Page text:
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Vertical profile of Plasmodiophora brassicae resting spores in mineral and muck soils
T. J. CRANMER (1), B. D. Gossen (2), A. Deora (1), M. R. McDonald (1). (1) University of Guelph, Guelph, ON, Canada; (2) Agriculture and Agri-Food Canada, Saskatoon, SK, Canada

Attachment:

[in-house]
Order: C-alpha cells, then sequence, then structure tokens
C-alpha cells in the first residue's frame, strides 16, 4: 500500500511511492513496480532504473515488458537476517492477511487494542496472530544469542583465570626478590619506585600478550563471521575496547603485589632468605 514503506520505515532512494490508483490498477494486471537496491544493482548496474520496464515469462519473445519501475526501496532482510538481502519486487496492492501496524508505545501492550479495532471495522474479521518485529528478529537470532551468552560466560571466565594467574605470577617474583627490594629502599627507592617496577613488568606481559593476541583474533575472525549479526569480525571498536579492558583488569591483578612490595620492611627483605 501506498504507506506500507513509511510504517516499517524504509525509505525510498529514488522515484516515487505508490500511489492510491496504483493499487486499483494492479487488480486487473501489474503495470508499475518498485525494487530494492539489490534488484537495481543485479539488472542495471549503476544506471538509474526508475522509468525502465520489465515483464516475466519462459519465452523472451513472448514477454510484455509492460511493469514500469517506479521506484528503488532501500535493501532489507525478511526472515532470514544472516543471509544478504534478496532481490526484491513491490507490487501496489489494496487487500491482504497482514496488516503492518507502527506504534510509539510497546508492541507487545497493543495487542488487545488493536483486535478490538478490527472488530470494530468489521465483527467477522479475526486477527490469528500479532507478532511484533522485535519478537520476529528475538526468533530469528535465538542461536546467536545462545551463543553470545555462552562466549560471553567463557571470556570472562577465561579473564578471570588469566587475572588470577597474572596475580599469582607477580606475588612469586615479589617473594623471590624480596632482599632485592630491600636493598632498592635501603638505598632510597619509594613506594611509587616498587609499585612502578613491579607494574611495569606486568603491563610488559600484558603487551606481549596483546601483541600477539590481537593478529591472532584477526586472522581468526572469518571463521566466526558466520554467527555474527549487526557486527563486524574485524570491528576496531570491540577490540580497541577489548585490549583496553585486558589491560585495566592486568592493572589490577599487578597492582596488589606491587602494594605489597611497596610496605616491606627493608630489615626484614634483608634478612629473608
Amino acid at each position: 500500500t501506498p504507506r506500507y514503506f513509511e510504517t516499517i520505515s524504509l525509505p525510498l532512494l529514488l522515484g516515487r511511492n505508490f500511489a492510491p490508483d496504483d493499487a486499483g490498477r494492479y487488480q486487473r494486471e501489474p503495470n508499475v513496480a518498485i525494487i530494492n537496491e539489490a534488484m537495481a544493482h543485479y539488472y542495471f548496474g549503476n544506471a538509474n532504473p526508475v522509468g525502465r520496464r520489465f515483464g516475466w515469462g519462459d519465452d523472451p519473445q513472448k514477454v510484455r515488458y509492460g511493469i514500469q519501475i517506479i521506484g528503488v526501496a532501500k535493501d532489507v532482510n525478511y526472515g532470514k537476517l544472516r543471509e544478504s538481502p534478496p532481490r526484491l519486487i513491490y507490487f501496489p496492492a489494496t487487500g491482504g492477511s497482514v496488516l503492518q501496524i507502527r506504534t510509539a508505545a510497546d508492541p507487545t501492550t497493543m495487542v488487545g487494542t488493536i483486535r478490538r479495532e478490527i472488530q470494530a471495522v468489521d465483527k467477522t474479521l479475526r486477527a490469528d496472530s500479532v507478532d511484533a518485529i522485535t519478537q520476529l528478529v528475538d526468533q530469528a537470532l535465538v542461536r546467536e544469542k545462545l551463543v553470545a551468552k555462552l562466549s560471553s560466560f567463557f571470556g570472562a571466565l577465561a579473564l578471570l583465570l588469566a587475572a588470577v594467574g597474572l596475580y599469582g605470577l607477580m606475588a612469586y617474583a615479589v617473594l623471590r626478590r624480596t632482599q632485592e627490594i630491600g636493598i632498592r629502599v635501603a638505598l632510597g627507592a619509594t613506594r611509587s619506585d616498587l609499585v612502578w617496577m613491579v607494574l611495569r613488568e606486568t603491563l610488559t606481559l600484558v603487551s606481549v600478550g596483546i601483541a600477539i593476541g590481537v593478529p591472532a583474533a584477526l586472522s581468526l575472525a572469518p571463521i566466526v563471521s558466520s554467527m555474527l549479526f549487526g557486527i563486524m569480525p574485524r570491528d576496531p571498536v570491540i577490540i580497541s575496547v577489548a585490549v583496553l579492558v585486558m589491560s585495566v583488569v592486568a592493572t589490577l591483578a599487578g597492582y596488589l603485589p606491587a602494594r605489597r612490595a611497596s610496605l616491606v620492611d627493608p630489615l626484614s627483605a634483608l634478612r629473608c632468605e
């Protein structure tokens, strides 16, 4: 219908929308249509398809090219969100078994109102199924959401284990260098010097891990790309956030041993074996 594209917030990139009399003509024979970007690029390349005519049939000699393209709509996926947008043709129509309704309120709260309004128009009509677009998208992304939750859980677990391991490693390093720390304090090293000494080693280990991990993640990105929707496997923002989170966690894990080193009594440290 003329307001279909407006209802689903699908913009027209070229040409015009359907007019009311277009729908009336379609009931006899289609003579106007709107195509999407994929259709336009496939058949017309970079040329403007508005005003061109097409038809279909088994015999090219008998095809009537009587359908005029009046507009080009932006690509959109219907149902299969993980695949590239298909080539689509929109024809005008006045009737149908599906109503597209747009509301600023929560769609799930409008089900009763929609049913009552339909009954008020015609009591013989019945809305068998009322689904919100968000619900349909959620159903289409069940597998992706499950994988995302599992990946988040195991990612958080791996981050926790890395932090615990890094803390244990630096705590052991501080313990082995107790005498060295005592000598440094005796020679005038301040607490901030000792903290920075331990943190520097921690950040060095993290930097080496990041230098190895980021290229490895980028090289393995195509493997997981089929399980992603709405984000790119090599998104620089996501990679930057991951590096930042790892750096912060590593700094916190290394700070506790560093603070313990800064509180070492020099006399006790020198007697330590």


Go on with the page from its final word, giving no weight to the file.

Canola (<i>Brassica napus</i> L.) is a major crop in Canada, with an economic value of over $19 billion per year. <i>Plasmodiophora brassicae</i> Woronin, the causative agent of clubroot, can cause substantial reduction in yield of canola and is spreading rapidly in western Canada. Resting spores of <i>P. brassicae</i> can survive in soil for many years, but information on their vertical distribution in the soil profile is lacking. Vertical soil cores from the soil surface to 53-cm depth were collected by hand from naturally infested mineral soil sites near Bassano Alberta and Milgrove Ontario, and a muck soil (70% organic matter) from the Holland Marsh in Ontario. A multiplex TaqMan qPCR assay, including an internal control based on <i>GFPuv1</i>, was used to quantify resting spore concentration in soils at selected points along the vertical profile. Spore concentrations ranged from 1 x 103 to 6 x 106 gram-1 of dry soil. Resting spores were present throughout the soil profile, with concentrations of 1.0 x 103 spores gram-1 or more at 45–53 cm below the surface in each soil type. Resting spores are generally produced near the soil surface, so this observation indicates that spores are likely carried down into the soil profile by movement of water. These results, showing that resting spores can be found well below the plow layer, have important implications for developing future clubroot management techniques.

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